National Geographic will mark the 20-year anniversary of James Cameron’s blockbuster Titanic film with the special Titanic: 20 Years Later With James Cameron. That airs Sunday, Nov. 26th. Cameron spoke a bit about some of the pressure he felt to deliver an unforgettable movie. “The entire Hollywood-centric media were all sharpening their knives to carve us up with great deliciousness,” he said, “while we were sweating out getting the film done.”
Cameron said he taped a razor blade to the screen of the Avid, with a note that said “Use in case film sucks.”
Leonardo DiCaprio and Kate Winslet starred in Titanic. The film grossed more than $2 billion worldwide. Titanic was the highest grossing movie in history, says National Geographic, until Cameron’s Avatar came out.
Cameron mentioned visiting the Titanic wreck before the movie was shot, and making a dozen dives, learning “all kinds of things that were not well explained by the conventional wisdom in the Titanic community,” he says.
He also spoke about some of the dangerous moments on set, including deciding to put safety cables on a metal gate that Jack and Rose, the characters played by DiCaprio and Winslet, slam into with water crashing down on them. “There was a moment where you get kind of a sixth sense that there’s something wrong,” said Cameron. “I actually just walked the set by myself for 20 minutes, quietly thinking about the physics of everything that was about to happen before we pulled the trigger.”
Sure enough, he said, the gate failed.
Cameron mentioned how the film at times broke from its script, such as when Rose’s fiancé Cal is holding her and she wants to break away. The script had Rose stick Cal with a hat pin, while Winslet ends up spitting in Cal’s face. (Billy Zane played Cal.)
“I think as prepared as one needs to be as a director, especially on that kind of enormous project,” he said, “you also have to be very open at every second for when lightning can strike. Great ideas come from the actors all the time.”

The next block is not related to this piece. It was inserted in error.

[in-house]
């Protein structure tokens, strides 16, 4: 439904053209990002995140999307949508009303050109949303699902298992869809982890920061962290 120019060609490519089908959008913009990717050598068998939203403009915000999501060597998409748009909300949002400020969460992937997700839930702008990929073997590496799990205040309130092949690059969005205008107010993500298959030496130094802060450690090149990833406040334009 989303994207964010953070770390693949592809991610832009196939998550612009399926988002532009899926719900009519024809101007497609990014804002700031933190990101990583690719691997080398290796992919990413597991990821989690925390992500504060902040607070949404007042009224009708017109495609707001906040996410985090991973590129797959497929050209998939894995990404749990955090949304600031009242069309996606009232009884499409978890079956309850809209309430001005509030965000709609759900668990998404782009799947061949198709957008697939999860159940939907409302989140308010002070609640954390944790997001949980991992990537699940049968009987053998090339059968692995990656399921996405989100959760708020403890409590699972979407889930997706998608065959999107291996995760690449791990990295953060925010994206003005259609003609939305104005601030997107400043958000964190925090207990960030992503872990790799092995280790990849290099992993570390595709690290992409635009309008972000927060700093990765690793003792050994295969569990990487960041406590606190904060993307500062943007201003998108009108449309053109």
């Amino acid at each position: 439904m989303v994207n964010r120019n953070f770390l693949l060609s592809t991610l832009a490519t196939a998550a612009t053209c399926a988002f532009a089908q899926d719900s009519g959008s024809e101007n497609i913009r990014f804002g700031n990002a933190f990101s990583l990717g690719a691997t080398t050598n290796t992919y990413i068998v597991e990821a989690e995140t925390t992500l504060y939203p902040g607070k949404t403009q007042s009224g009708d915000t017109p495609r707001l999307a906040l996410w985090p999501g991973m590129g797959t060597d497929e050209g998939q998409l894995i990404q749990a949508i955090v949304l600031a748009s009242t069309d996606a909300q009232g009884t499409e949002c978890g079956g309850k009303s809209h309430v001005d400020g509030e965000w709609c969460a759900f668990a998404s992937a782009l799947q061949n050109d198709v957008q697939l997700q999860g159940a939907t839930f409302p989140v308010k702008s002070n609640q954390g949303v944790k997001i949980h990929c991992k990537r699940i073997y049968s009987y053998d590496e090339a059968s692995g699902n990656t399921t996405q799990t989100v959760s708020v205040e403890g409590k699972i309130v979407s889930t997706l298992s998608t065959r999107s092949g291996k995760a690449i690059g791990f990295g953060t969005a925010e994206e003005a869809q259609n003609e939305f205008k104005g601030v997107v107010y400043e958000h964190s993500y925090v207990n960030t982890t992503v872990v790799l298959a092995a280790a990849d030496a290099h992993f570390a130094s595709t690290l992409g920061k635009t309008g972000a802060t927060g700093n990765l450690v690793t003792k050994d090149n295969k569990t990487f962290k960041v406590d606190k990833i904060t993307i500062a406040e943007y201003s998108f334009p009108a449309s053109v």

In the special, Cameron looks into newer resources available, and how those might have been used when producing Titanic two decades before.
He said a CG model of the ship would’ve been used, instead of the 42-foot long vessel that was built for the film. (Cameron says the model is sitting on a sound stage in Manhattan Beach.) “It’s probably one of the best, if not the best models of the ship that’s ever been made,” he said. “We wouldn’t build that at all. We’d build a CG model.”
He also assembles a team of Titanic scholars in the special, and they visit the Ronald Reagan Presidential Library, where a Titanic exhibit is featured.
The ship went down in April 1912.
Cameron said the feeling that every critic was rooting for the film to fail was “probably about the worst feeling that a filmmaker can go through.” He added, “We were tried and convicted and sentenced before anybody had seen a foot of the film.”
Titanic went on to win 11 Oscars.
Michael Malone, senior content producer at B+C/Multichannel News, covers network programming, including entertainment, news and sports on broadcast, cable and streaming; and local broadcast television. He hosts the podcasts Busted Pilot, about what’s new in television, and Series Business, a chat with the creator of a new program, and writes the column “The Watchman.” He joined B+C in 2005. His journalism has also appeared in The New York Times, The Philadelphia Inquirer, Playboy and New York magazine.
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